Nobody likes being treated like a second-class citizen, but investors often ignore this negative attribute in their stocks. Many companies have multi-class stock structures in place that block shareholders from having significant say; these types of stocks can make rotten investments on several different levels.
A matter of integrity?
Dual-class stock structures have long been associated with news media companies, which could make sense when arguing in favor of tight management control of business. The desire for creating such structures to maintain "editorial integrity" seems valid when people start imagining profit-crazed shareholders influencing front pages and skewing top stories of news operations.
In reality, modern news media isn't always lauded for integrity or being particularly unbiased, and removing shareholders from the equation hasn't protected the programming from the profit motive.
Consider News Corp. (FOX), which owns The Wall Street Journal and Fox News, among other media properties, or The New York Times (NYT 1.63%). These companies both have dual-class structures giving management control, and whatever the American public may believe about these news outlets' businesses, biases, or journalistic quality, they both involve very powerful managements with a ironclad grip on control. (That didn't stop The New York Times' outside shareholders from at least trying to stage a revolt several years ago, withholding their votes for directors at the company to indicate displeasure with the Sulzberger family's tight rein over the company.)
When Google (GOOGL -0.16%) went public, it brought the multi-class structure practice into the Internet world. Since then, the policy has increased and magnified. Facebook (FB 1.41%) has a dual-class structure, giving Mark Zuckerberg a boatload of power. Zynga (ZNGA -2.04%) took the proverbial cake with its triple-class structure, which is an even worse affront to shareholders. CEO Mark Pincus owns all the Class C shares.
Not to be outdone, Google upped its own ante by announcing plans to issue a third class of stock, giving Google's founders even more control than they already had.
How does it feel to be a second- or even third-class citizen, investors? Not very good. The votes on your proxy ballot mean next to nothing, especially since management's shares under multi-class structures often include at least 10 votes per share compared to your single vote per share.
Sadly enough, many investors may feel the sting of insult added to injury when it comes to this policy. The practice certainly doesn't guarantee better returns, and in some cases it may be a much worse investment decision than investing in companies with a single, more democratic class of stock.
A recent report from IRRC Institute in conjunction with Institutional Shareholder Services showed that over a 10-year period, non-controlled companies' stocks outperformed those with multiple-class ownership structures.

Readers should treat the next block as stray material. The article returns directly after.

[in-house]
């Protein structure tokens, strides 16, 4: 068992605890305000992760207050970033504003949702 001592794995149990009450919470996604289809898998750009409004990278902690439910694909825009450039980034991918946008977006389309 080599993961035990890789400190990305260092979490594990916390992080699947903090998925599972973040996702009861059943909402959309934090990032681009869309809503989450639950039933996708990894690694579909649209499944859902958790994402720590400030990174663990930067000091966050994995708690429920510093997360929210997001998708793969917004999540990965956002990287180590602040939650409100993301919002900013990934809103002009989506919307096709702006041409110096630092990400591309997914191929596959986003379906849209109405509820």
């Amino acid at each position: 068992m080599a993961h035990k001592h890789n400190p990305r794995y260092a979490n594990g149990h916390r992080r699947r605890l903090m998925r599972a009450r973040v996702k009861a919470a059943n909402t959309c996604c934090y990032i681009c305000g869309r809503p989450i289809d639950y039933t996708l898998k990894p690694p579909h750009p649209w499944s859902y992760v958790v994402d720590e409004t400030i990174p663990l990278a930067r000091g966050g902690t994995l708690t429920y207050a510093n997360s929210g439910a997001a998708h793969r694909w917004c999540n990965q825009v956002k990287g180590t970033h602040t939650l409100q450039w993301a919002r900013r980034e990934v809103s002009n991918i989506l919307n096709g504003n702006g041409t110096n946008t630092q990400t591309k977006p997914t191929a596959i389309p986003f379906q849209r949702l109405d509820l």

According to the report, the average 10-year shareholder return for controlled companies with more than one class of shares was 7.52%. Interestingly, non-controlled companies boasted a return of 9.76%, and controlled companies with a single class of stock -- where management controls most of the stock but outside shareholders own the same class of stock with parity in voting power -- boasted an average decade return of 14.26%.
The report raised other red flags associated with controlled companies with multiple classes of stock. These companies tended to have more related party transactions (disclosures of such transactions are usually pretty interesting stories that smack of, say, nepotism, favoritism, and shades of conflict of interest) and more material weaknesses in controls, as well as heightened share price volatility.
The IRRC report is interesting because another piece of conventional wisdom tended to bolster the argument for multi-class ownership structures: that such structures allow management to invest for long-term shareholder value instead of myopically focusing on the short term. It turns out that's simply not the case. In fact, the report found that the opposite was true in terms of shareholder returns; multiple-share companies underperformed for every time period tracked except for the shortest, one-year time frame.
The ABCs of anachronism
New-school social media companies that have adopted this policy in droves have been bothersome here lately. It's not just anecdotal evidence provided by the multi-class structures at social media companies like Facebook and Zynga. The IRRC report revealed that over the last 10 years, the number of controlled companies in the S&P 1500 has grown 31% to 114.
Why would a new generation of public companies -- so reliant on the democratization of information and touting the ability to empower so many -- run their businesses so that shareholders provide capital yet basically receive no voting power? Taking all stakeholders seriously -- including shareholders -- is a sign of good management.
A multiple-class ownership structure may not be a 100% guarantee of a poor investment, but obviously it can reduce the chances that a stock will be a good one for the long haul.
Check back at Fool.com for more of Alyce Lomax's columns on environmental, social, and governance issues.